21. Alloy according to claim 20, wherein the alloy has a maximum permeability μm at least as large as the value given by the expression 2[25(16-x)2 ]G/Oe, and a coercive force Hc at most as large as the value given by the expression 0.5[0.65(1+0.6x)]Oe.
22. Alloy according to claim 15, wherein the alloy comprises at least about 99 percent by weight Fe and Ni.
23. Alloy according to claim 22, wherein no element other than Fe and Ni is present in the alloy in an amount greater than about 0.5 percent by weight.
24. Alloy according to claim 15, wherein the alloy contains no elements of the group consisting of C, N, O, S, and P in an amount greater than about 0.1 percent by weight.
25. Alloy according to claim 15, wherein the alloy has a Ni content in the range of about 6 to about 12 weight percent.
26. A telephone receiver comprising a component whose position is dependent on strength or direction of a magnetic field, the component comprising a body of a magnetically soft Fe-Ni alloy, characterized in that the alloy has
(a) a Ni content in the range of about 6 to about 12 weight percent and a multiphase structure,
(b) a maximum permeability μm at least as large as the value given by the expression 2[25(16-x)2 ]G/Oe,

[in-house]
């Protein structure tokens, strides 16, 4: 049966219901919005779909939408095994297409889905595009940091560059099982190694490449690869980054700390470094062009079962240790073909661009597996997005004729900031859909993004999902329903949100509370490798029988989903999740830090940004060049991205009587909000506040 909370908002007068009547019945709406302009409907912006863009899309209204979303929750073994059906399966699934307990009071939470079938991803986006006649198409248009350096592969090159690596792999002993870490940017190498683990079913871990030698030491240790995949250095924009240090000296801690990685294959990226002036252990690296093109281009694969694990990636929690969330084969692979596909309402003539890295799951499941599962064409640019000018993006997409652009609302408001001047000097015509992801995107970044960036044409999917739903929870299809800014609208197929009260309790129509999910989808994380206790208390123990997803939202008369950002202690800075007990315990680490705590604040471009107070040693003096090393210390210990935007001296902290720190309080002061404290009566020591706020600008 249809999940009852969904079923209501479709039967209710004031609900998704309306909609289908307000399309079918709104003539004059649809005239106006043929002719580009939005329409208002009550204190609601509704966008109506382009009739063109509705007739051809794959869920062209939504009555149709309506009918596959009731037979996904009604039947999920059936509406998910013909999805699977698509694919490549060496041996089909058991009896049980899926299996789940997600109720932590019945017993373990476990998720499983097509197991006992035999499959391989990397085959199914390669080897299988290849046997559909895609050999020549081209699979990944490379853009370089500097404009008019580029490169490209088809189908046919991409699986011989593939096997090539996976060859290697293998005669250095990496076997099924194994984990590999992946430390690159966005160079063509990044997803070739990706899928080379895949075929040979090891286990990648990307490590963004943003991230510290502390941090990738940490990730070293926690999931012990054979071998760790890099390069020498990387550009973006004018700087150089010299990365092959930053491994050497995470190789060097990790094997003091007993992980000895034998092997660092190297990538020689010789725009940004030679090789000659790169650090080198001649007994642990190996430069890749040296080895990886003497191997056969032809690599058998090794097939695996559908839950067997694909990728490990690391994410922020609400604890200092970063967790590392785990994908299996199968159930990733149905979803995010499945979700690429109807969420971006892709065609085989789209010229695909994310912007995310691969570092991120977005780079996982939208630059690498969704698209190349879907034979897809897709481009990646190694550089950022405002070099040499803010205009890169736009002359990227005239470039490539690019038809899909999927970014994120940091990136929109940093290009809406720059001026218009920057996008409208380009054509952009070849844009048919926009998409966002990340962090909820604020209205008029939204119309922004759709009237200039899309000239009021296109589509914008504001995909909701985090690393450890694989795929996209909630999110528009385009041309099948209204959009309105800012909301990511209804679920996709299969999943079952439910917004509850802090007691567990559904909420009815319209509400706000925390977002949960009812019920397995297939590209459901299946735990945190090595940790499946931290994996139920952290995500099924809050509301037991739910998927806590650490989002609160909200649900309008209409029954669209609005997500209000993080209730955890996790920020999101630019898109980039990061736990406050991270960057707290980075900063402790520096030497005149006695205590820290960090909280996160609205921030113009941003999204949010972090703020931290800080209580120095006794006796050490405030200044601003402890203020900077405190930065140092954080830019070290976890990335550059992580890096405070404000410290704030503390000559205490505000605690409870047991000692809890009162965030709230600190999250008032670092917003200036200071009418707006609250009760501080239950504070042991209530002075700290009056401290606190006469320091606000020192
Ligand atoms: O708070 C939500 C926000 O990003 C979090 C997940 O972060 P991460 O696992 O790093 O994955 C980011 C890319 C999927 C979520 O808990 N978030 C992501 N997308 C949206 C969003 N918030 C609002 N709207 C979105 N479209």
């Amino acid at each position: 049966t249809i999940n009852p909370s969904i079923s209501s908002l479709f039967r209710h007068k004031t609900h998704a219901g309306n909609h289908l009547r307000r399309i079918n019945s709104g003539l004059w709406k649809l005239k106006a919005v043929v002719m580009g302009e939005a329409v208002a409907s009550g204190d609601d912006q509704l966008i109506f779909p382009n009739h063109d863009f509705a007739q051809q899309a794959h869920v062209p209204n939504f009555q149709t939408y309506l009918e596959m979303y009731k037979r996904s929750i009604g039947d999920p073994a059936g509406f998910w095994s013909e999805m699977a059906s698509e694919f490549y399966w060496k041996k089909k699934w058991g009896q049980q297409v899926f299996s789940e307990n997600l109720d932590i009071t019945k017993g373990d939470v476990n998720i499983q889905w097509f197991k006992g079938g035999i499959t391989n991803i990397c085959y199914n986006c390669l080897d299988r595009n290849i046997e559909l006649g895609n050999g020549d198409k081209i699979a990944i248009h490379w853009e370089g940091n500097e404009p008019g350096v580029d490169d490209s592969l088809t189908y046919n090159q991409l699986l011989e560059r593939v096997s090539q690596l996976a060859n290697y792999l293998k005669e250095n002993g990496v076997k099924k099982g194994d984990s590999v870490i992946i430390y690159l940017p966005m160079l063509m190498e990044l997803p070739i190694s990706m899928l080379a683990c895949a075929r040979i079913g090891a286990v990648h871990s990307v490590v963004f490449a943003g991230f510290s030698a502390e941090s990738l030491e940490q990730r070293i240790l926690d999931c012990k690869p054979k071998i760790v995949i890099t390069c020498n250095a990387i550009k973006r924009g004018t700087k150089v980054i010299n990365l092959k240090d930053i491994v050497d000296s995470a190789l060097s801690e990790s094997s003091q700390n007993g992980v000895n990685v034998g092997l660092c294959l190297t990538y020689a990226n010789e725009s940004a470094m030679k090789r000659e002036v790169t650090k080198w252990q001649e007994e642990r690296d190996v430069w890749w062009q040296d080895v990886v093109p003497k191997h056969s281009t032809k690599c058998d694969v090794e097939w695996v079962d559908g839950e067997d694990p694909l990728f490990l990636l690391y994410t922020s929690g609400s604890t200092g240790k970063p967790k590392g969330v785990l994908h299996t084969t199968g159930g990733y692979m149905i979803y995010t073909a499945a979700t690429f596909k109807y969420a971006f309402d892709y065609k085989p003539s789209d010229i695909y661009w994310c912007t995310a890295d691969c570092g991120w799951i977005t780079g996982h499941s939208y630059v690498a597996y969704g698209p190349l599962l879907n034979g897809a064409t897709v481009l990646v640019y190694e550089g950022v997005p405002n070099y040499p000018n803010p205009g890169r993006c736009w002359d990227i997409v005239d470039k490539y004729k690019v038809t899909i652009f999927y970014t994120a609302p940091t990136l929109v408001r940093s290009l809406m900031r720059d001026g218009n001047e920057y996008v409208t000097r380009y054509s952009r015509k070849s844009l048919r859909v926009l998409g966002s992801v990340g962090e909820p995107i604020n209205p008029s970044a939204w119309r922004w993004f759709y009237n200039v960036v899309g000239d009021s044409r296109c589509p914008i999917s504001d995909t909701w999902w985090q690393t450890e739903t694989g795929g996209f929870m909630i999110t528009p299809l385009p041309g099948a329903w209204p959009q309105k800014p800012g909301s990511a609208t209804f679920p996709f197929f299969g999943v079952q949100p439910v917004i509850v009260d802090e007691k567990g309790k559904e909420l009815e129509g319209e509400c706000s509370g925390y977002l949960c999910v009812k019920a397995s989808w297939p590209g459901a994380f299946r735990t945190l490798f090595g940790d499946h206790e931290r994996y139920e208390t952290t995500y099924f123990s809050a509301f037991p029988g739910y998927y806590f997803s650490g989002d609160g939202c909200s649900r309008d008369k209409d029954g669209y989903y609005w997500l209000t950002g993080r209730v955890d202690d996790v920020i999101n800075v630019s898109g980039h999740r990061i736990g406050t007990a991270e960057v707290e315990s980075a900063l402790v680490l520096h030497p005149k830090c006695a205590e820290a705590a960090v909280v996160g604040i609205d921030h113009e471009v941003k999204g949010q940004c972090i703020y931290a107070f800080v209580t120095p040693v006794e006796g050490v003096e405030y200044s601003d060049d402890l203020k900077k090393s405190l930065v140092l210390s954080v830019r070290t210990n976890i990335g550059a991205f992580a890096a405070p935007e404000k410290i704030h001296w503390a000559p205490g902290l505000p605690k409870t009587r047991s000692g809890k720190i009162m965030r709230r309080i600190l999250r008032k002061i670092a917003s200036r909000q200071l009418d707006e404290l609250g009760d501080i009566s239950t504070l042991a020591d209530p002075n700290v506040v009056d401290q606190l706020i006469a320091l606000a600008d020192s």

(c) a coercive force Hc at most as large as the value given by the expression 0.5[0.65(1+0.6x)]Oe,
(d) a maximum incremental permeability Δμ, measured with an applied a.c. field of about 0.005 Oe, of at least about 200 G/Oe,
(e) a saturation induction Bs of at least about 20 kG,
(f) a yield strength of 0.2 percent offset of at least about 40·103 psi, and furthermore,
(g) the alloy comprises at least about 99 percent by weight Fe and Ni, with no elemental other than Fe and Ni being present in an amount greater than about 0.5 percent by weight, and
(h) the alloy contains no element of the group consisting of C, N, O, S, and P in an amount greater than about 0.1 percent by weight.
Description
TECHNICAL FIELD

The invention pertains to ferretic iron-nickel magnetic alloys and devices comprising such alloys.

BACKGROUND OF THE INVENTION